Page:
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Emoticons and non-verbal communications across Arabic, English, and Korean Tweets

Emoticons and non-verbal communications across Arabic, English, and Korean Tweets The purpose of this study is to examine how tweeters drawn from three different languages and cultural boundaries manage the lack of contextual cues through an analysis of Arabic, English and Korean tweets.Design/methodology/approachData for this study is drawn from a corpus of tweets (n = 1,200) streamed using Python through Twitter API. Using the language information, the authors limited the number of tweets to 400 randomly selected tweets from each language, totaling 1,200 tweets. Final coding taxonomy was derived through interactive processes preceded by literature and a preliminary analysis based on a small subset (n = 150) by isolating nonverbal communication devices and emoticons.FindingsThe results of the study present that there is great commonality across these tweets in terms of strategies and creativity in compensating for the constraints imposed by the tweet platform. The language-specific characteristics are also shown in the form of different usage of devices.Research limitations/implicationsEmoticon usage indicates that the communication mode influences online social interaction; the restriction of 140 maximum characters seems to engender a frequent usage of emoticons across tweets regardless of language differences. The results of the study bring forth implications into the design of social media technologies that reflect affective aspects of communication and language-/culture-specific traits and characteristics.Originality/valueTo the best of the authors’ knowledge, there are no qualitative studies examining paralinguistic nonverbal communication cues in the Twitter platform across language boundaries. http://www.deepdyve.com/assets/images/DeepDyve-Logo-lg.png "Global Knowledge, Memory and Communication" Emerald Publishing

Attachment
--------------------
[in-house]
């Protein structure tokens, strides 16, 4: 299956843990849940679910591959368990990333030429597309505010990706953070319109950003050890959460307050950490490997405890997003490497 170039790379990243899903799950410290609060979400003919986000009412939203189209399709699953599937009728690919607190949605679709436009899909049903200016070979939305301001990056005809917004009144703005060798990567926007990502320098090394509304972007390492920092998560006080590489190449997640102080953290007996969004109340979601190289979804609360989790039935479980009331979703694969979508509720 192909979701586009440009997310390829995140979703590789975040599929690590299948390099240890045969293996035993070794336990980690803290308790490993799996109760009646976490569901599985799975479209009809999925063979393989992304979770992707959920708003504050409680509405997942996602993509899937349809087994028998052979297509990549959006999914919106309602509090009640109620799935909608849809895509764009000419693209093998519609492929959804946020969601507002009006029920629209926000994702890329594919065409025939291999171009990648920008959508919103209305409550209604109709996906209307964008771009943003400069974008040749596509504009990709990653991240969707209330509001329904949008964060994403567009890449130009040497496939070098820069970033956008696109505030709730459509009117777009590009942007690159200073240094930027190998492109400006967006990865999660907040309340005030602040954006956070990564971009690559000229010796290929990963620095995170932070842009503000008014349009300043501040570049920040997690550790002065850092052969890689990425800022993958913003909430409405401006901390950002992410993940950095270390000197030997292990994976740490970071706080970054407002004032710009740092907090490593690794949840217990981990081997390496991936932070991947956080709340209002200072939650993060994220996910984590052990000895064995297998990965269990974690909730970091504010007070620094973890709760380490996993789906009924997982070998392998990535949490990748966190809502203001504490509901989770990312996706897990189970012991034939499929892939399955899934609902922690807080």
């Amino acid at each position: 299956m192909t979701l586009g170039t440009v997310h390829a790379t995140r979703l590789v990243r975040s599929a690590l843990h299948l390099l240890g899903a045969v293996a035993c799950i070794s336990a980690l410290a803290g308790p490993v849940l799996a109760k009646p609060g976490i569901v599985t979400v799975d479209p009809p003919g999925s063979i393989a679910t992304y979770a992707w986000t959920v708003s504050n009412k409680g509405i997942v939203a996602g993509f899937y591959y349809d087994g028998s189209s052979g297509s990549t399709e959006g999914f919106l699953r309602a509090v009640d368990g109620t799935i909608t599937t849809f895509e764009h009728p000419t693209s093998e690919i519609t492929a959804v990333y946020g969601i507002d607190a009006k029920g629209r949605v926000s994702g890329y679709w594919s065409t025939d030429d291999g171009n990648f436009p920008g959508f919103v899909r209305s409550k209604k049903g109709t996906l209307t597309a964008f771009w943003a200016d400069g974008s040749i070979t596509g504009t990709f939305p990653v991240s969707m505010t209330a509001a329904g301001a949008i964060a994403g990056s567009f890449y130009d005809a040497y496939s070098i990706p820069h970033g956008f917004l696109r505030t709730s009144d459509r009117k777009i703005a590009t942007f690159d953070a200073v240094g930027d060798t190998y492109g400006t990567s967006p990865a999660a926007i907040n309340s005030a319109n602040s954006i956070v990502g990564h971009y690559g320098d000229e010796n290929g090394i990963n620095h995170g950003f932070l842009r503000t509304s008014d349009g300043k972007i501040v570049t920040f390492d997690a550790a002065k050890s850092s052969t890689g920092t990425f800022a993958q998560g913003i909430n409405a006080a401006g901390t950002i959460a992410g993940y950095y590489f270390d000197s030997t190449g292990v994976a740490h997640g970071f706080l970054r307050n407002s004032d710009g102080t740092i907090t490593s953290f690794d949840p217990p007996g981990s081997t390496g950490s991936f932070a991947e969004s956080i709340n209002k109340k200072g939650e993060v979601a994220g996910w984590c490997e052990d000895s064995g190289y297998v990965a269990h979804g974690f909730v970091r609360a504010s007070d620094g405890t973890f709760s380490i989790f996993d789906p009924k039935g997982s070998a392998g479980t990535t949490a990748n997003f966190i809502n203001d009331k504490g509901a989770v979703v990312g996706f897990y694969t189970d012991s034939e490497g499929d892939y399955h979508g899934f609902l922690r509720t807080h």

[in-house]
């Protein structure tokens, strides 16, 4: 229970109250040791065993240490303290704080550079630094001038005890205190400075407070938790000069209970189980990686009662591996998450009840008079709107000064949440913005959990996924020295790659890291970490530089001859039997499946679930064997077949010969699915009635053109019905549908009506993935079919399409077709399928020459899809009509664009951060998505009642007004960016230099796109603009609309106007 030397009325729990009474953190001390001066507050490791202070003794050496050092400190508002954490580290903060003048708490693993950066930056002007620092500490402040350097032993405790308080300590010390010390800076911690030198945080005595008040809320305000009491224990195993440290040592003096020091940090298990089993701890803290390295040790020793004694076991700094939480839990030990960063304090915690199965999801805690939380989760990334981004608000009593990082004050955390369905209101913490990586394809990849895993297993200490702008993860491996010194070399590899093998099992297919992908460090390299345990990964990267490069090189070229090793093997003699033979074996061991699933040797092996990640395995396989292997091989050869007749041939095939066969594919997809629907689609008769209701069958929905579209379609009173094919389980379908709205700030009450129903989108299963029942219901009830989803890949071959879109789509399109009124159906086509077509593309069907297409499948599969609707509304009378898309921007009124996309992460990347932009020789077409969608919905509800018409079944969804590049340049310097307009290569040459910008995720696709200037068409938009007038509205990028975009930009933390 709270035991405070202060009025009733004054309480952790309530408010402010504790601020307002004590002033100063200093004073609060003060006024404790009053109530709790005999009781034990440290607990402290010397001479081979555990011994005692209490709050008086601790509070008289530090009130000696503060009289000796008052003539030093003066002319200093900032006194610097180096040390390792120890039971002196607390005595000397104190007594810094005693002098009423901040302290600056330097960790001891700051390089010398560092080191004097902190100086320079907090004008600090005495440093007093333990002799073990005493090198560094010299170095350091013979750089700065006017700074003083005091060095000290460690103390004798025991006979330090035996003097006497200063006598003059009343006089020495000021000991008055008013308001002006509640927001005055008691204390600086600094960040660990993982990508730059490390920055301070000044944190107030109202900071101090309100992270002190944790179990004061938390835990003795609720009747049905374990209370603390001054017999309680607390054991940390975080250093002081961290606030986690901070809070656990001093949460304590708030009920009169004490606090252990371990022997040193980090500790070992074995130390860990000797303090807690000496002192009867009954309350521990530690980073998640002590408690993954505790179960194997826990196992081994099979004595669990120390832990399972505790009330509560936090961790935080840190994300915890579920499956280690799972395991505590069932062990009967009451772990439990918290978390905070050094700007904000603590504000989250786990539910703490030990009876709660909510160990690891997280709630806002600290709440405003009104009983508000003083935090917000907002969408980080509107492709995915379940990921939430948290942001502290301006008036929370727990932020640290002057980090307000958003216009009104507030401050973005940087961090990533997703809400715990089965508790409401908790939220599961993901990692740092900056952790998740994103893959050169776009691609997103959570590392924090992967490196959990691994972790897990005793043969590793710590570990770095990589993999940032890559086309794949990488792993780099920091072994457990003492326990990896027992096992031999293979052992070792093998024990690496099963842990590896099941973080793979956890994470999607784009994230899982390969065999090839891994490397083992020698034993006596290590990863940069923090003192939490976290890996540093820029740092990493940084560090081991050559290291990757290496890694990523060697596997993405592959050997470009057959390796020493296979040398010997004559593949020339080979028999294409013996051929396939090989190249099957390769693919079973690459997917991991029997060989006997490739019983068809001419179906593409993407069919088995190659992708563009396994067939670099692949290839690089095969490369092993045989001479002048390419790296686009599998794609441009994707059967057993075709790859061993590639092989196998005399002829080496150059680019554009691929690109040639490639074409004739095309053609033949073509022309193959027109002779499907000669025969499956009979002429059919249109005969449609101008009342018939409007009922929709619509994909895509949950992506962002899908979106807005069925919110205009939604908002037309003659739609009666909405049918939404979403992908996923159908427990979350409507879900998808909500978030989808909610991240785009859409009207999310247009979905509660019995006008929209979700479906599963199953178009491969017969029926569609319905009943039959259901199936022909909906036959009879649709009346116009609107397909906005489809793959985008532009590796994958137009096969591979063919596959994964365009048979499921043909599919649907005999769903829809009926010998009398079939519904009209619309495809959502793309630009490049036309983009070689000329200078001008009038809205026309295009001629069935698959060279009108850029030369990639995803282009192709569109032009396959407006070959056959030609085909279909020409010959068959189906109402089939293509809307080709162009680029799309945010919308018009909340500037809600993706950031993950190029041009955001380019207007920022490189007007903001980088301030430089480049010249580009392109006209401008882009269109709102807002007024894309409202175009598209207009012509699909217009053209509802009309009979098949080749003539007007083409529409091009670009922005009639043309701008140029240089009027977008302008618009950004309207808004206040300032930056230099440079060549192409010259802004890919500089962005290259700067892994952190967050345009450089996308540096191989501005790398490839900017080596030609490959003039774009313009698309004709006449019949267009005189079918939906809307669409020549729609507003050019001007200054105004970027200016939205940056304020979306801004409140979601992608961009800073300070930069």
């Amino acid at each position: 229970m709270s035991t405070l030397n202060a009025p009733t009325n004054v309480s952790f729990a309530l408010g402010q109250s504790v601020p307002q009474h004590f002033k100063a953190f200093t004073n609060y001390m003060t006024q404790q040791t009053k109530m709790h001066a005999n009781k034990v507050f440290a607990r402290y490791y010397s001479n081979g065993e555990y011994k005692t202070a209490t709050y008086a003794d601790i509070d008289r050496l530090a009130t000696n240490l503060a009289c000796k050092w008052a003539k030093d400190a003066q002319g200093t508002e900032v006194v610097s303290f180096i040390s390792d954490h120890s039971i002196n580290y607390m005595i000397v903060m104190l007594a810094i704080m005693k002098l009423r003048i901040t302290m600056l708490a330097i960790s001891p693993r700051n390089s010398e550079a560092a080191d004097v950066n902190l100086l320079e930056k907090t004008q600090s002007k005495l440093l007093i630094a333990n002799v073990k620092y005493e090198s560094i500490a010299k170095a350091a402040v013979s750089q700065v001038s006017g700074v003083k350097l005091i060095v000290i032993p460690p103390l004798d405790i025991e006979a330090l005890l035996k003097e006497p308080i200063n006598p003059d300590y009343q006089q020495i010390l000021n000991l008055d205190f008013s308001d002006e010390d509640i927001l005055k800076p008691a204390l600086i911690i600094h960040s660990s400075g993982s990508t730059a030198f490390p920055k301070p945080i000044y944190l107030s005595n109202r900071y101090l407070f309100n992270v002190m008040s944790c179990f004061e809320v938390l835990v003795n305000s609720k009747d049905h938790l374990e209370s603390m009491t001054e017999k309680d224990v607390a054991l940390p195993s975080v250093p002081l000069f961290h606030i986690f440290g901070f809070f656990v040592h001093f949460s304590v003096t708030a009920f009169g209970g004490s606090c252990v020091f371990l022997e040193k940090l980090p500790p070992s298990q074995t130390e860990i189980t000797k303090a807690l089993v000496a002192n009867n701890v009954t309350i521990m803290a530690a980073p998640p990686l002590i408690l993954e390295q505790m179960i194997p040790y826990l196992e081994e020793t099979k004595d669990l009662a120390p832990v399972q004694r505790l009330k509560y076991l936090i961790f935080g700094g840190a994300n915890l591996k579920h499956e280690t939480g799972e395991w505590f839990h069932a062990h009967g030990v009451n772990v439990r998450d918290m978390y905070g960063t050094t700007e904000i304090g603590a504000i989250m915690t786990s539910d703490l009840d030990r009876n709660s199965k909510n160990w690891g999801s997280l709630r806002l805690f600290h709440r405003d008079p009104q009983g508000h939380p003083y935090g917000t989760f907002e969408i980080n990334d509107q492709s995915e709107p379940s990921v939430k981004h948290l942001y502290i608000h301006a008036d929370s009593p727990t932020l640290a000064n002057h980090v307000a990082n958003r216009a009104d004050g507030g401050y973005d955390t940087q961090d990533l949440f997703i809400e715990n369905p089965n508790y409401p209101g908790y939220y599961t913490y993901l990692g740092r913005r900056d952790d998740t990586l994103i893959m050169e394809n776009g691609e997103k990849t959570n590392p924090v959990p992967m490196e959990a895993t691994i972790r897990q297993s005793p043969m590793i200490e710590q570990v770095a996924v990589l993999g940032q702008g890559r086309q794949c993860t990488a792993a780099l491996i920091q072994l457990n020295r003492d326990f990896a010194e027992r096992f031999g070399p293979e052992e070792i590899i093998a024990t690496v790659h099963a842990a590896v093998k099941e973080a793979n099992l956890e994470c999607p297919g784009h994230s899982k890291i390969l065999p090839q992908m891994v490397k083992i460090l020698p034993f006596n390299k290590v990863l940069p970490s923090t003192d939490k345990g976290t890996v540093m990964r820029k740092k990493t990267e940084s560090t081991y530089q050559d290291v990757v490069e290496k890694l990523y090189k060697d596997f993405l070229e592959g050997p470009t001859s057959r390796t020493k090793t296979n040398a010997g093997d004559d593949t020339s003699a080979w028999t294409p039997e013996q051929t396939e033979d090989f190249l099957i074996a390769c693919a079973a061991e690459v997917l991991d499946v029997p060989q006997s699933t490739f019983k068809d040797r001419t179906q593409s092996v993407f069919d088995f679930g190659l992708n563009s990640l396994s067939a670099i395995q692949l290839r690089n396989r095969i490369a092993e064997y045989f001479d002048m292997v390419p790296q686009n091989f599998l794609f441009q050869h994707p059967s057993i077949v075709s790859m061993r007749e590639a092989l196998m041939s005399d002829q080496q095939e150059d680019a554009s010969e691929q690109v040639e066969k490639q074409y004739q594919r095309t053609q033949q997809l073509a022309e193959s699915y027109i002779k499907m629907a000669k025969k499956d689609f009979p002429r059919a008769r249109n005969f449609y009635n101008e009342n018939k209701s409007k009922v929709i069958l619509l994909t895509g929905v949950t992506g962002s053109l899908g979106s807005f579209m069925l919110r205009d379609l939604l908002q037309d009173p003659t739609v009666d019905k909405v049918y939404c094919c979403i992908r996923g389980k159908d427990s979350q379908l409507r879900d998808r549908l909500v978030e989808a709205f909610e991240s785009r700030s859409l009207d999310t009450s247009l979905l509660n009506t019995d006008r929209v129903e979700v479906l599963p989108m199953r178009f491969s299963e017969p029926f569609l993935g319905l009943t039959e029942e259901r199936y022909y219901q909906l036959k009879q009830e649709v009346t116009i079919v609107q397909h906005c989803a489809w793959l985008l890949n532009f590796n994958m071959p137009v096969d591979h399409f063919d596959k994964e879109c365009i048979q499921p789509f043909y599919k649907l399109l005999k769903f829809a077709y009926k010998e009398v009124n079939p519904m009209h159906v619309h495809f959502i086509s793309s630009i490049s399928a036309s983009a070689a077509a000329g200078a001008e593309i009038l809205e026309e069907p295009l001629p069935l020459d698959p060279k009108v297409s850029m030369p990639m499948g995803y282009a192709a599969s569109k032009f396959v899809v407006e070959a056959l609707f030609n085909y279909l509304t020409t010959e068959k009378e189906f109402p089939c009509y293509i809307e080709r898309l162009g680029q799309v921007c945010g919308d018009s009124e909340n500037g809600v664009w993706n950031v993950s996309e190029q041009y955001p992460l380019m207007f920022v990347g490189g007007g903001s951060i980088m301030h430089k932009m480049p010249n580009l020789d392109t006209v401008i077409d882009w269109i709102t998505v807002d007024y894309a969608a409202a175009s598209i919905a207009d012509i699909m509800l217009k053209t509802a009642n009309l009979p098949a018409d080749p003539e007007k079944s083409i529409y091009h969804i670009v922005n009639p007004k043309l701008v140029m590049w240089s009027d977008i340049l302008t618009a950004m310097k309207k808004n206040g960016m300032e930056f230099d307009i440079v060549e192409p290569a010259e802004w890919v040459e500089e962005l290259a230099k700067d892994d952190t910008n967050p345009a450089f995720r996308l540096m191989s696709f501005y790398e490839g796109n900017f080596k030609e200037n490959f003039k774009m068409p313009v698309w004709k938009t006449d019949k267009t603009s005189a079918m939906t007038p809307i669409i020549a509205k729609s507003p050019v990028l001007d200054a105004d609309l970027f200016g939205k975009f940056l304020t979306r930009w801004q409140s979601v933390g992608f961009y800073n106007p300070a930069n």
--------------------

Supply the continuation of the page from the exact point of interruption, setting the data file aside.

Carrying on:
Emoticons and non-verbal communications across Arabic, English, and Korean Tweets

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Publisher
Emerald Publishing
Copyright
© Emerald Publishing Limited
ISSN
2514-9342
DOI
10.1108/gkmc-02-2020-0021
Publisher site
See Article on Publisher Site

Abstract

The purpose of this study is to examine how tweeters drawn from three different languages and cultural boundaries manage the lack of contextual cues through an analysis of Arabic, English and Korean tweets.Design/methodology/approachData for this study is drawn from a corpus of tweets (n = 1,200) streamed using Python through Twitter API. Using the language information, the authors limited the number of tweets to 400 randomly selected tweets from each language, totaling 1,200 tweets. Final coding taxonomy was derived through interactive processes preceded by literature and a preliminary analysis based on a small subset (n = 150) by isolating nonverbal communication devices and emoticons.FindingsThe results of the study present that there is great commonality across these tweets in terms of strategies and creativity in compensating for the constraints imposed by the tweet platform. The language-specific characteristics are also shown in the form of different usage of devices.Research limitations/implicationsEmoticon usage indicates that the communication mode influences online social interaction; the restriction of 140 maximum characters seems to engender a frequent usage of emoticons across tweets regardless of language differences. The results of the study bring forth implications into the design of social media technologies that reflect affective aspects of communication and language-/culture-specific traits and characteristics.Originality/valueTo the best of the authors’ knowledge, there are no qualitative studies examining paralinguistic nonverbal communication cues in the Twitter platform across language boundaries.

Journal

"Global Knowledge, Memory and Communication"Emerald Publishing

Published: Oct 20, 2020

Keywords: Cross-cultural comparison; Online community; Computer-mediated communication; Tweets; Emoticons; Nonverbal communications; Online community across languages

References